Pg. 27: Nero holds up today's Daily Bugle headline, which reads, "Johnny Sockets Strikes!" There's a smaller headline below that, which reads, "Mets slide continues". That would seem to indicate this occurs during Baseball season.
Daredevil: Father #5
"Chapter 5: Heeeeeere's Johnny!"
Written and Drawn by Joe Quesada
References: There's a series of flashbacks on the first 4 pages:
1p1: A shot of Hector Rodriguez's dead body, lying on the ground.
1p2-1p3: This scene shows the funeral for Hector, which is held a few days later. Nero is approached by some sort of voodoo priest while at the funeral.
1p4-4p2: Later on, this voodoo priest holds a ceremony with young Nero, granting Nero magical powers.
From: Christian Salazar (Associated Press), "Marvel Comics Go With Latino Superhero Team", published 20 May 2007 (http://www.myfoxcolorado.com/myfox/pages/Entertainment/Detail?contentId=3261464&version=1&locale=EN-US&layoutCode=TSTY&pageId=7.1.1; viewed 21 May 2007):
NEW YORK -- Like many who become superheroes, Nestor Rodriguez's transformation is rooted in loss: His father, a civil rights activist and New York City councilman, is murdered in front of him.
Yet unlike other superheroes who gain their powers through the bite of a radioactive spider or through birth on an alien planet, Rodriguez is changed through an Afro-Caribbean religious ceremony.
The unusual twist is thanks to Marvel Entertainment Inc. editor-in-chief Joe Quesada, who in his seven-year tenure has shown an ability to push forward comic book tradition by encouraging controversial changes to characters and taking risks on portraying diversity.
"One of the things I don't do here is publish in fear," Quesada said recently, sitting at his desk at Marvel's midtown Manhattan headquarters, a day after attending the red-carpet premiere of the Spider-Man 3 movie.
Under his stewardship of Marvel's marquee characters, Captain America was assassinated, Spider-Man's identity was revealed and Rawhide Kid came out of the closet.
And then there is Eleggua, the character that Rodriguez becomes. Quesada says Eleggua and the team he leads, the Santerians, are the first all-Latino comic book team whose powers are derived from the Afro-Caribbean religion of santeria.
His drawings and sketches of the team from their cameo appearance in "Daredevil:Father" are currently the subject of an exhibit at the Franklin H. Williams Caribbean Cultural Center African Diaspora Institute in Manhattan through July. He said he would return to the Santerians' story in its own series as early as next year.
Quesada writes of the Santerians in a statement for the exhibit that he hoped they would reflect "a more modern and accurate representation of the contributions Latinos from across the spectrum are making in our world today."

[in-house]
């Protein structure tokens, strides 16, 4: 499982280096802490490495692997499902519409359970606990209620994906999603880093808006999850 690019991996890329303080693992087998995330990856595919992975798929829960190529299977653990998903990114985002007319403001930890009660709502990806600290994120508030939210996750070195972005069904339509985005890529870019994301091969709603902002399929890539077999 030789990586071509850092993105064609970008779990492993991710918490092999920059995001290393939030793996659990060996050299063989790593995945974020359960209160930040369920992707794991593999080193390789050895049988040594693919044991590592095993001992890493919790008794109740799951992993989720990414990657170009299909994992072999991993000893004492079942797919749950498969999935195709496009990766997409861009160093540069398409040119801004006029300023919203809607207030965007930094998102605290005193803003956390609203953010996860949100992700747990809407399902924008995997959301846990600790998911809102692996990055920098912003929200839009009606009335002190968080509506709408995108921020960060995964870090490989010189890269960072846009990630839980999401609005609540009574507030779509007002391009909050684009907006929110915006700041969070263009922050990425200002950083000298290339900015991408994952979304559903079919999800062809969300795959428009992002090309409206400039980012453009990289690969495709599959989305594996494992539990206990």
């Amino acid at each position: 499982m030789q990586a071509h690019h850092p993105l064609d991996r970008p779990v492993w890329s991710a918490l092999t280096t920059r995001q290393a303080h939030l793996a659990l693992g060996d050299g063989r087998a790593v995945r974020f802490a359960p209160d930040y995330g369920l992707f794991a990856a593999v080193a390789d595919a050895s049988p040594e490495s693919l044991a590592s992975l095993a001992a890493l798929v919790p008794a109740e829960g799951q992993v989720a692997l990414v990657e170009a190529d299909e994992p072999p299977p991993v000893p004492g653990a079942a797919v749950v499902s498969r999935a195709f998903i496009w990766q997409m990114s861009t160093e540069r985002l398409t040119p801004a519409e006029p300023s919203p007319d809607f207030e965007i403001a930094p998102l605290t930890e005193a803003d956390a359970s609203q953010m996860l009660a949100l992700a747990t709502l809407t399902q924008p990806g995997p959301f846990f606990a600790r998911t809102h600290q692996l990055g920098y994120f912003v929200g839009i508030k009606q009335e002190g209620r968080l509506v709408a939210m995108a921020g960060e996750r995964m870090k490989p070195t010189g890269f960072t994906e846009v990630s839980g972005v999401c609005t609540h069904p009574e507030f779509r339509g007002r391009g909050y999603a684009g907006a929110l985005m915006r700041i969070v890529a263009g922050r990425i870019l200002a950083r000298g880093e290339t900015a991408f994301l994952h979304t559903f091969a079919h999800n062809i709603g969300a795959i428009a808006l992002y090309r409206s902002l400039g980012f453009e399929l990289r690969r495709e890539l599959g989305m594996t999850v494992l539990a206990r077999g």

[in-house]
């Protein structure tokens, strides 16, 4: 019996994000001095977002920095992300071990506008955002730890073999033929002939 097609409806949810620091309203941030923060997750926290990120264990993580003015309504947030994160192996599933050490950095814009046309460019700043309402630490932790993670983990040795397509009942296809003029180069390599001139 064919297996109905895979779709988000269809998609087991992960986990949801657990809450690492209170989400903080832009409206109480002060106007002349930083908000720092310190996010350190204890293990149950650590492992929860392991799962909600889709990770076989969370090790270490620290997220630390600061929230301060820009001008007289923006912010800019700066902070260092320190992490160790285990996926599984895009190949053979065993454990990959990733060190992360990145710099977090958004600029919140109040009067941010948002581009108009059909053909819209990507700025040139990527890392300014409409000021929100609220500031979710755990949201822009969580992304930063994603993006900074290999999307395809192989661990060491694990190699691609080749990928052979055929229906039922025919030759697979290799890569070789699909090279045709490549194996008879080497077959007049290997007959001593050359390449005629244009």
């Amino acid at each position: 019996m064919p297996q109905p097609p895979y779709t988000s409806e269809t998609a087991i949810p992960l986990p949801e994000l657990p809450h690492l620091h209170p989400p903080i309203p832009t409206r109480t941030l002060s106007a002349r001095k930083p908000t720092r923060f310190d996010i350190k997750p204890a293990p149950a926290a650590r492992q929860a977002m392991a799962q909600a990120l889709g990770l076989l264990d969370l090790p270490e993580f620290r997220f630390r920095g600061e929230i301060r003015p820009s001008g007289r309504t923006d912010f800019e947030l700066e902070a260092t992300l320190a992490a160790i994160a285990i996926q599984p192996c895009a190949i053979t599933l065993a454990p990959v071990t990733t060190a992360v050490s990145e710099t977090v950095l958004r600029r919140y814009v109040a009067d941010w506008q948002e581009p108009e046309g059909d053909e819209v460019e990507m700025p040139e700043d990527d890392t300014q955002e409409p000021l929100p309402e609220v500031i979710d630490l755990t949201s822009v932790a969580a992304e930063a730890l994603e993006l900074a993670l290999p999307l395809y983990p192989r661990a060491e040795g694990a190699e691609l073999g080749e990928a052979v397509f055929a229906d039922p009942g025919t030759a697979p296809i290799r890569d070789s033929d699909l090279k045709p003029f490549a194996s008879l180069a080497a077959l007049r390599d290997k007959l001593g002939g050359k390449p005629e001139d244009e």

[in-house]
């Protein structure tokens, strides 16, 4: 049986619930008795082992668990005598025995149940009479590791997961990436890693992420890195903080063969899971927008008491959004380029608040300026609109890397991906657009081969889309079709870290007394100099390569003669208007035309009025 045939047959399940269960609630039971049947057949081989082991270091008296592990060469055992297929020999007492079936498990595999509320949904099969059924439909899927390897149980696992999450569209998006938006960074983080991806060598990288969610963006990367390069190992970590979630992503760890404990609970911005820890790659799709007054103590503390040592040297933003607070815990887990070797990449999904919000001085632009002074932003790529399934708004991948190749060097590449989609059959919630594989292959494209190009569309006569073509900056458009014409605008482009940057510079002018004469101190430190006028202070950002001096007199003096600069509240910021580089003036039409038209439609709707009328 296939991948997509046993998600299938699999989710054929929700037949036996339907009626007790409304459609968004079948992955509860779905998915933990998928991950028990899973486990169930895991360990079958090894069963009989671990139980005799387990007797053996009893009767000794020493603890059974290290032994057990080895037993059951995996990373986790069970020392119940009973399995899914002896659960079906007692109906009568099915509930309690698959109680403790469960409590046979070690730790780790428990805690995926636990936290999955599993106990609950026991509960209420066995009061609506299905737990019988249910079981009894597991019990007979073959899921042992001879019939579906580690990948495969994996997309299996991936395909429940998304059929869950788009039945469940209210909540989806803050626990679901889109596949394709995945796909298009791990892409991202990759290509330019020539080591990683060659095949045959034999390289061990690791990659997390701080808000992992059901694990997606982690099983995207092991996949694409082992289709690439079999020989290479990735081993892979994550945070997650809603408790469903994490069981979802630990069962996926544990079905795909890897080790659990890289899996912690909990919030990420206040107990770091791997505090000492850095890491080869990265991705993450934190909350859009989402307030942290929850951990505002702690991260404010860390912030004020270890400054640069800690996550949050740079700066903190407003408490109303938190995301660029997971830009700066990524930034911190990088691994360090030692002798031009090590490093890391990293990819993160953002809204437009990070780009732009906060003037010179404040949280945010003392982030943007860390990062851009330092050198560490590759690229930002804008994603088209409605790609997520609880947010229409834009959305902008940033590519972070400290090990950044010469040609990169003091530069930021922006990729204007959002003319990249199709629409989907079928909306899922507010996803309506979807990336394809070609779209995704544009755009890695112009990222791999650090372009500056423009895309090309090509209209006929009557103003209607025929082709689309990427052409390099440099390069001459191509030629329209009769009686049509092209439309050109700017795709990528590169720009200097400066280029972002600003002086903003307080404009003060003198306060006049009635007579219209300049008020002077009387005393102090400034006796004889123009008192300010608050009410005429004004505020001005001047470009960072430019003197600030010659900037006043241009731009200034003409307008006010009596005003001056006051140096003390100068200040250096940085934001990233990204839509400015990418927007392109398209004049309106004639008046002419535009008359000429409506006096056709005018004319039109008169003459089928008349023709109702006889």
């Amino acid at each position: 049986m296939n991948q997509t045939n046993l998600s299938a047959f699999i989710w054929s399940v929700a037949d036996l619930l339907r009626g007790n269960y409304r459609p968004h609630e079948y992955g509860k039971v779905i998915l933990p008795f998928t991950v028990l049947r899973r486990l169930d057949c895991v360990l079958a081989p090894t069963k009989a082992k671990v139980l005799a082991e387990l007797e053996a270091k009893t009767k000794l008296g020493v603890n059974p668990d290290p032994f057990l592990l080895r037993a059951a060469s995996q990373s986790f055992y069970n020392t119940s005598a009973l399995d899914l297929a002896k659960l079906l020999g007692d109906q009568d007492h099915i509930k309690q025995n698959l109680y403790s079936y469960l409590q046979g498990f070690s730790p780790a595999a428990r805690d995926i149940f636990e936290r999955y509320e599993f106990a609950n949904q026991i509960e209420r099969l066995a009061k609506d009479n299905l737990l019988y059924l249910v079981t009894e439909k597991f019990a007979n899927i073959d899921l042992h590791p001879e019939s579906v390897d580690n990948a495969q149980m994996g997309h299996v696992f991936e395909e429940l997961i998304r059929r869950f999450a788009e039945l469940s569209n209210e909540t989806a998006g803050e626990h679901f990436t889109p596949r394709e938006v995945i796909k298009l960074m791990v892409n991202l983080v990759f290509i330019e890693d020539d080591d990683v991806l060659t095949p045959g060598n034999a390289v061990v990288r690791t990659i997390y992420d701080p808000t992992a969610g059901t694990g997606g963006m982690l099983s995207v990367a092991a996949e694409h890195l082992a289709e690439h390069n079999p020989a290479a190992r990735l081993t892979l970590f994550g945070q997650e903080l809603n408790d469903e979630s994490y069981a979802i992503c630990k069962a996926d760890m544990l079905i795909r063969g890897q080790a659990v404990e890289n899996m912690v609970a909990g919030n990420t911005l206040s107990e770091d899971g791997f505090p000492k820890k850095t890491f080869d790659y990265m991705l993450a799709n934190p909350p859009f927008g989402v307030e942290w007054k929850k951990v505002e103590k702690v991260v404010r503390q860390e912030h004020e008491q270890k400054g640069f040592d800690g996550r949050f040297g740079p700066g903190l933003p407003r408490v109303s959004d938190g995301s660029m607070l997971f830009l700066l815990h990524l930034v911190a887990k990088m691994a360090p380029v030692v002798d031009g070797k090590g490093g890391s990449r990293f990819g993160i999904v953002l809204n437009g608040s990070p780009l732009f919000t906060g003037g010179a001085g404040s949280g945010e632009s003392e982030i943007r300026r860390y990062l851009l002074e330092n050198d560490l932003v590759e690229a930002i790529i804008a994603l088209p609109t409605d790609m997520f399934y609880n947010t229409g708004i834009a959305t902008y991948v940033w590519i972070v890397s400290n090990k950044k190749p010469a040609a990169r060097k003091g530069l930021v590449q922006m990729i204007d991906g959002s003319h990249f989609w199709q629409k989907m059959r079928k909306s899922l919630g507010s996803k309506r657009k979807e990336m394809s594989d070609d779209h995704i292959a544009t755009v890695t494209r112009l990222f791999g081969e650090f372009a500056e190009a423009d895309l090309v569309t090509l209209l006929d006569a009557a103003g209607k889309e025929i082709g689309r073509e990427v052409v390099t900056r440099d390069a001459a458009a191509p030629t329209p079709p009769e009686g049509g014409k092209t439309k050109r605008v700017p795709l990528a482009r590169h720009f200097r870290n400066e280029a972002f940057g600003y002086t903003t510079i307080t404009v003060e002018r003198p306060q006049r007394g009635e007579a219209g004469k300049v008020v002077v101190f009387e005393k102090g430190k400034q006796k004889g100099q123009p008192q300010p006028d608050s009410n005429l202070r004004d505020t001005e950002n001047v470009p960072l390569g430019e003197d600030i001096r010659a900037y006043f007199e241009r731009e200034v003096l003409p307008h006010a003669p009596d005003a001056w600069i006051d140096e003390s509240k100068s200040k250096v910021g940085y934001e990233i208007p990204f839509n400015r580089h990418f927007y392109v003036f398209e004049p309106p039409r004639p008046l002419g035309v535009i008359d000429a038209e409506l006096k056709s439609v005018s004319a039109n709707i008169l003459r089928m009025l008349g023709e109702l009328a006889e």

The idea of representing diversity has had a contentious history in comics. "Superhero fans are very conservative in their likes and dislikes," said Matt Brady, editor-in-chief of Newsarama.com, a popular comic book Web site. He said attempts to bring greater diversity to comics have often been met with skepticism.
When the modern-day superhero comic book was invented in the 1930s, the characters were white, reflecting the ethnicity of their creators.
By the early 1970s, comics were reacting to the civil rights movements and other changes in society by introducing characters more reflective of a pluralistic society. For instance, Marvel comics introduced Hector Ayala as the White Tiger and T'Challa, the heir to an African dynasty, as the Black Panther.
Still, characters of color have rarely anchored their own titles. In 2004, Marvel created its first comic featuring a Latina superhero, Anya Corazon, a Brooklyn teen with powers similar to Spider-Man. Her series only lasted a handful of issues.
Referring to Anya's series, Gerry Gladston, co-owner of Midtown Comics in Manhattan, said that comic fans didn't seem to take to the stories or art. "The people did not latch onto it. I do believe demand is there, though."
DC Comics, Marvel's main rival, has also featured its share of superheroes of color, notably one version of the Blue Beetle, a Latino teen who lives in El Paso.
Axel Alonso, Marvel's executive editor (the "consigliore" to Quesada's "don," as he describes it), said it is a struggle to balance the push for greater diversity in the comic universe with reader expectation. He pointed to Black Panther, which was re-launched in 2005 and called a success.
"I'm Latino. So is Joe," he said, referring to Quesada, who is the son of Cuban immigrants. "We're obviously interested in having Latino characters in projects."
But he said that such characters have to arise organically. "Joe's story in the Santerians works because the characters are rooted in his past," he said.
For the Santerians and the "Daredevil:Father" comic where they first appeared, Quesada drew on his own experiences. The story came to him as he sat at his father's bedside in a Miami hospital in 2003, reminiscing about his relationship with his father and his mother's practice of santeria.
Quesada, whose father passed away shortly after he came up with the idea for the story, said he thinks his dad would have liked the comic.
"I think he would have dug it," he said. "I think he would have been proud."
Webpage created 21 May 2007. Last modified 21 May 2007.